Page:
Spring Budget 2017 Summary
Chancellor Philip Hammond delivered his first and last Spring Budget on Wednesday 8 March 2017. With Brexit looming on the horizon, the Chancellor’s speech was cautious and measured, with few changes made to the current tax measures already in place. More will be expected in the Autumn Budget with the triggering of Article 50 at the end of March and Brexit negotiations to follow. Emphasis was placed on making the tax system fair, sustainable and competitive, particularly in relation to employed and self-employed individuals.
The key tax budget proposals include:
National Insurance Contributions: Class 4 NICs for the self-employed will increase by 1% from April 2018 to 10% and a further 1% in 2019 to 11%. This will move towards an alignment of the tax rates between the self-employed and employed. As previously announced Class 2 NICs will be abolished from 2018.
Dividend rates and allowances: From April 2018 the tax-free dividend allowance will fall from £5,000 to £2,000.
No changes were announced to the tax rates on dividends, which remain at 7.5% for basic rate taxpayers, 32.5% for higher rate payers and 38.1% for additional rate payers.
Making Tax Digital: There will be an increase in the cash entry threshold to £150,000 for unincorporated businesses and landlords. The start date for quarterly digital reporting has been deferred by one year for businesses and landlords falling below the VAT threshold until April 2019.
Other tax budget proposals of note include:
Income Tax Allowances: The personal allowance will increase to £11,500 from April 2017 and the higher rate threshold increased to £45,000 (unless you are living in Scotland – £43,000).
VAT: The registration and deregistration thresholds will increase by £2,000 to £85,000 and £83,000 respectively from 1 April 2017.
Personal Service Companies: There will be continued review of the application and status of those operating through a personal service company.
Trading and property allowances: Two new income tax allowances have been introduced of £1,000 each. These operate as a deduction from that particular form of income, rather than expenses incurred.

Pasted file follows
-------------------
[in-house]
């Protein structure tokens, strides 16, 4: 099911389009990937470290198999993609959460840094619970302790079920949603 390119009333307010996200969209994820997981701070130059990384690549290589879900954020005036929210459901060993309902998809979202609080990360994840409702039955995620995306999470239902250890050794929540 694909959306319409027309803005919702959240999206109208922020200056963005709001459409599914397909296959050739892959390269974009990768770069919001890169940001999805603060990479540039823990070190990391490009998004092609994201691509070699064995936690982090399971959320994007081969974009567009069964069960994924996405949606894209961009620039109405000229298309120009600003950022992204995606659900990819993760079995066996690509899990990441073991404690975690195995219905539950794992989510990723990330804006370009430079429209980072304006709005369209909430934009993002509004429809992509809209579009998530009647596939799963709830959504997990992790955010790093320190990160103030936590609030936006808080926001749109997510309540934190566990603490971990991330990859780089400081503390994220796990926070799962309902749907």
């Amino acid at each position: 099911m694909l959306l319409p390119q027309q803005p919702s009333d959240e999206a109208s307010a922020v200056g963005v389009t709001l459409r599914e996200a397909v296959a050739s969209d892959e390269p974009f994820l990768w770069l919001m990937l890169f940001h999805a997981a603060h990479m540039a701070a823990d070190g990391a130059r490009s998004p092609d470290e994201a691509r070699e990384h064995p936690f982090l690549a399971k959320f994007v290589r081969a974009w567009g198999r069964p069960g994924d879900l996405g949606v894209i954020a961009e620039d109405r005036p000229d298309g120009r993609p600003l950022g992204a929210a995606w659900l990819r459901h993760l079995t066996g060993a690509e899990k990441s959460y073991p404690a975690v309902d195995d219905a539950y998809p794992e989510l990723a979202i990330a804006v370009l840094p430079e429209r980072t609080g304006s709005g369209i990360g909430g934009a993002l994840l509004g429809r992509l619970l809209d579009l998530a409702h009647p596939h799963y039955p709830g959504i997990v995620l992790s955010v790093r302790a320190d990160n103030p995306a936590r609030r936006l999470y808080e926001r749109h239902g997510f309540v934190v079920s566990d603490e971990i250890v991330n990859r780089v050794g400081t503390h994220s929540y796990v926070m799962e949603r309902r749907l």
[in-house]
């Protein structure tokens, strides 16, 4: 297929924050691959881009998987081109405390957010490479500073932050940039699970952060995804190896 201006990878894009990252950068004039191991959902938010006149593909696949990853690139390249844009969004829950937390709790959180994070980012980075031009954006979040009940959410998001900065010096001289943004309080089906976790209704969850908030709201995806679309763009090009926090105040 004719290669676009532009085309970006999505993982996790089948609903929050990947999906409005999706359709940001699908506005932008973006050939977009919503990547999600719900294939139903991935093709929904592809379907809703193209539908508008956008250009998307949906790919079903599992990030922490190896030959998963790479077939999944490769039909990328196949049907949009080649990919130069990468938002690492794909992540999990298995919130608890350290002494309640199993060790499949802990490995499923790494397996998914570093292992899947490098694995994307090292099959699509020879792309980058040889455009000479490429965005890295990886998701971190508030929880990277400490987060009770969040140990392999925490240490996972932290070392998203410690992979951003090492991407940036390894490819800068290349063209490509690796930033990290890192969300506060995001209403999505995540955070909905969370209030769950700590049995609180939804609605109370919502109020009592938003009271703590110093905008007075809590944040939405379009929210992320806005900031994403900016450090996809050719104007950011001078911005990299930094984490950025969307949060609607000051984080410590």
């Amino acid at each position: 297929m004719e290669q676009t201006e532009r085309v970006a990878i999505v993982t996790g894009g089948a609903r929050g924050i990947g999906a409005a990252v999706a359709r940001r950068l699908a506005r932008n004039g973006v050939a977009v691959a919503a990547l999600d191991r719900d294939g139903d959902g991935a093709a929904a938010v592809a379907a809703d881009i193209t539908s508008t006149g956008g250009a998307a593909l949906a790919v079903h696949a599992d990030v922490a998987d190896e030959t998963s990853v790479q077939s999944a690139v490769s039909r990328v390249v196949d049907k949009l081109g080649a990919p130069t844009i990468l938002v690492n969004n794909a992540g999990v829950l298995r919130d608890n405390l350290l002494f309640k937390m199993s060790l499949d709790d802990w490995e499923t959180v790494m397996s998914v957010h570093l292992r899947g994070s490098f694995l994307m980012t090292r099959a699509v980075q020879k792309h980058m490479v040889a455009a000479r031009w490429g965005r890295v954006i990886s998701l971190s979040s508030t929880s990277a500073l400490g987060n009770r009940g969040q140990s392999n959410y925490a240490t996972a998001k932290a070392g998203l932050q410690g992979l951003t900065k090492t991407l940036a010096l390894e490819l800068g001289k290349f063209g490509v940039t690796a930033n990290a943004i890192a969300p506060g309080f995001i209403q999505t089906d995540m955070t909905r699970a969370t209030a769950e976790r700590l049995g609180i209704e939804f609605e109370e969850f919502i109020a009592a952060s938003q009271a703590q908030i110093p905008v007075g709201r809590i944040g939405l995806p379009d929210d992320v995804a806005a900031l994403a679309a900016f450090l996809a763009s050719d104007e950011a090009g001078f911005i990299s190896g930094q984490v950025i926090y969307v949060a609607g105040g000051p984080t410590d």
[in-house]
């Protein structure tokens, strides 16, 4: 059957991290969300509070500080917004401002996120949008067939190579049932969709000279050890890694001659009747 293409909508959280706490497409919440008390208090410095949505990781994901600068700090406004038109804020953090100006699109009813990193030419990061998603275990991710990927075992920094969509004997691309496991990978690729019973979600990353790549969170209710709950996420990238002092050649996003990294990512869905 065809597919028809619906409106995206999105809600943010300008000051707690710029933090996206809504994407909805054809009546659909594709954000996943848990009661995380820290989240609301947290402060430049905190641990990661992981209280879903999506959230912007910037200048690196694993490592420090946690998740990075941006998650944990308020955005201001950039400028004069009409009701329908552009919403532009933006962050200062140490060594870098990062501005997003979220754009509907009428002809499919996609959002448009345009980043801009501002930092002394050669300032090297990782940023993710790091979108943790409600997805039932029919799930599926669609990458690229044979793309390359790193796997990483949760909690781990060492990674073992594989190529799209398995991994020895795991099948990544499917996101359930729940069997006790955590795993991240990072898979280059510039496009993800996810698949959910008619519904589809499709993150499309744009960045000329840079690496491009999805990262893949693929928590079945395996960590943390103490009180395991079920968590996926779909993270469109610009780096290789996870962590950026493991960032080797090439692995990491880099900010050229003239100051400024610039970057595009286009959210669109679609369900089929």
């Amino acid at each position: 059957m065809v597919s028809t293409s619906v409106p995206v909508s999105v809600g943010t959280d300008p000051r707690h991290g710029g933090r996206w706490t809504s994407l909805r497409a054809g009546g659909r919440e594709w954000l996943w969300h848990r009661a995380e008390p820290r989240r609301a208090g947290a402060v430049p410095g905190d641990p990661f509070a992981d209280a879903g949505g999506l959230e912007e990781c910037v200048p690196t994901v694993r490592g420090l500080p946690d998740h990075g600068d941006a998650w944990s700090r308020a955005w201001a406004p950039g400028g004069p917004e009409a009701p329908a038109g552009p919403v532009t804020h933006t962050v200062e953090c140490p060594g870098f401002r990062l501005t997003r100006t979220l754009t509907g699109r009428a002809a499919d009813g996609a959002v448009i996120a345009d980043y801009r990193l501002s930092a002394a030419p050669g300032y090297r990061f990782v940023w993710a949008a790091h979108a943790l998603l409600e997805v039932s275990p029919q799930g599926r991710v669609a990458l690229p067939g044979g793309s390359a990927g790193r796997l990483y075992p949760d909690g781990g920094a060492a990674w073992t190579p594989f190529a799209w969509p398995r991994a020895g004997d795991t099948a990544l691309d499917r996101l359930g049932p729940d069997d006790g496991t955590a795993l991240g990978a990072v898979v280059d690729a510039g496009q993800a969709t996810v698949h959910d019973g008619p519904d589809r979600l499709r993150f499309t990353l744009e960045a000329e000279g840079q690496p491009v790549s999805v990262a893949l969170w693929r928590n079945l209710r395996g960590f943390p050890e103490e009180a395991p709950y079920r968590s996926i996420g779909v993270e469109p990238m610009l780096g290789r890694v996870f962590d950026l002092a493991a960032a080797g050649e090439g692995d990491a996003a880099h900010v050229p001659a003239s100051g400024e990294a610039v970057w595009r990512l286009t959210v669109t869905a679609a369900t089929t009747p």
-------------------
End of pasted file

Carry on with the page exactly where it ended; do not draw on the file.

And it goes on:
Interest Restriction for Buy To Let Landlords: Tax relief on interest payments is being restricted from April over the next four years, with relief being restricted fully to basic rate from 2020.
Pension Contributions: No change to higher rate tax relief or the Annual Allowance. But the money purchase annual allowance, which applies to those already in drawdown, will reduce from £10,000 to £4,000 from April 2017.
Salary Sacrifice and employment benefits in kind: No changes, other than those previously announced, which were to remove the income tax and NI advantages on those benefits provided under salary sacrifice. There are transitional rules in place for arrangements entered into before 6 April 2017.
Termination Payments: Alignment of the income tax and employers National Insurance on termination payments. No change to £30,000 exemption for income tax but employers National Insurance is now payable on the excess. Non-contractual PILON’s will be treated as earnings and Foreign Service Relief will be abolished from April 2018.
Inheritance Tax: Nil rate band remains the same at £325,000 per person. The main residence nil rate band is being phased in from April 2017 at £100,000, rising to £175,000 by 2020. The rate remains unchanged at 40%.
Foreign Pensions: The tax treatment of foreign pensions will be aligned with UK pensions; the 10% exemption will be removed from 6 April 2017.
Domicile: New deemed domicile rules for income tax and capital gains tax for individuals who have been resident for 15 out of the past 20 years. Existing non-doms will be able to segregate income and gains within their mixed funds.
UK Residential Property: UK residential property held by non-resident trusts and/or non-resident companies will become exposed to UK inheritance tax from 6 April 2017, creating an overnight exposure at up to 40%.
Offshore Property Developers: Profits from trading in and developing on land in the UK have been subject to UK taxes since 8 March 2017 and the legislation is being amended to include this in the 2017 Finance Act.
Corporation Tax Rates: No changes to the planned reduction in rates, falling to 19% from April 2017 and to 17% from April 2020.
Substantial Shareholdings Exemption: From April 2017 the investing company requirement will be removed and a more comprehensive exemption for companies owned by institutional investors will be introduced.
Loss Relief Reform: Flexibility for the use of carried forward losses but a restriction where the group profits are above £5m.
Corporation Tax interest deduction: A limit will be placed on large companies to limit tax deductions of greater than £2m interest expenses.
Trading stock: Removal of the ability to move losses on capital assets into more flexible trading losses.
Annual Tax on Enveloped Dwellings: The ATED charges are increasing from 1 April and a revaluation is required on all properties within the charge, this will determine the ATED band they fall into from April 2018.
Insurance Premium Tax: Rate to rise by 2% to 12% on insurance products from June 2017
Tax Avoidance: There will be a strengthening of sanctions and deterrents aimed at reducing tax avoidance, in particular offshore tax avoidance.
Social Investment Tax Relief: Amendments to the requirements for qualification under the relief are being made to reduce the number of full-time employees, exclude certain activities and use of money raised. The amount of investment available will increase after 6 April to those still qualifying.